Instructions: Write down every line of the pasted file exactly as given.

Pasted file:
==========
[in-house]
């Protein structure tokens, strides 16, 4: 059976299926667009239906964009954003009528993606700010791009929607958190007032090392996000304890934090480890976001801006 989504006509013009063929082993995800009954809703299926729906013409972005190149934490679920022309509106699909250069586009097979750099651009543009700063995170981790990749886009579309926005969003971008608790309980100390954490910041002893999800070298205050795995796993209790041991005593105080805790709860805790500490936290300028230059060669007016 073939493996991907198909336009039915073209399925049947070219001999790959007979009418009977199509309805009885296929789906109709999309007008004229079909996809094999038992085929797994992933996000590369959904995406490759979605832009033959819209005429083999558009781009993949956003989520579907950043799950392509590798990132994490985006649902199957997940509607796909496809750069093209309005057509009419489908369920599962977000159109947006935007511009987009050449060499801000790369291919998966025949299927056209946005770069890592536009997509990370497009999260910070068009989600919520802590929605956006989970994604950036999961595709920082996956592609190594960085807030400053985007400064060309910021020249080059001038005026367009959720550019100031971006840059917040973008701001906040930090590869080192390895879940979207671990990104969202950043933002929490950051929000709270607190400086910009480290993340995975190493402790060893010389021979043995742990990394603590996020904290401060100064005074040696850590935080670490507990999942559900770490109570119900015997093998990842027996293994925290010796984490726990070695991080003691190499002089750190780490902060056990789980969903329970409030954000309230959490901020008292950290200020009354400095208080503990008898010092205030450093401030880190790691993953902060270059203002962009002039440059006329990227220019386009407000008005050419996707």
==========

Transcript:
[in-house]
């Protein structure tokens, strides 16, 4: 059976299926667009239906964009954003009528993606700010791009929607958190007032090392996000304890934090480890976001801006 989504006509013009063929082993995800009954809703299926729906013409972005190149934490679920022309509106699909250069586009097979750099651009543009700063995170981790990749886009579309926005969003971008608790309980100390954490910041002893999800070298205050795995796993209790041991005593105080805790709860805790500490936290300028230059060669007016 073939493996991907198909336009039915073209399925049947070219001999790959007979009418009977199509309805009885296929789906109709999309007008004229079909996809094999038992085929797994992933996000590369959904995406490759979605832009033959819209005429083999558009781009993949956003989520579907950043799950392509590798990132994490985006649902199957997940509607796909496809750069093209309005057509009419489908369920599962977000159109947006935007511009987009050449060499801000790369291919998966025949299927056209946005770069890592536009997509990370497009999260910070068009989600919520802590929605956006989970994604950036999961595709920082996956592609190594960085807030400053985007400064060309910021020249080059001038005026367009959720550019100031971006840059917040973008701001906040930090590869080192390895879940979207671990990104969202950043933002929490950051929000709270607190400086910009480290993340995975190493402790060893010389021979043995742990990394603590996020904290401060100064005074040696850590935080670490507990999942559900770490109570119900015997093998990842027996293994925290010796984490726990070695991080003691190499002089750190780490902060056990789980969903329970409030954000309230959490901020008292950290200020009354400095208080503990008898010092205030450093401030880190790691993953902060270059203002962009002039440059006329990227220019386009407000008005050419996707």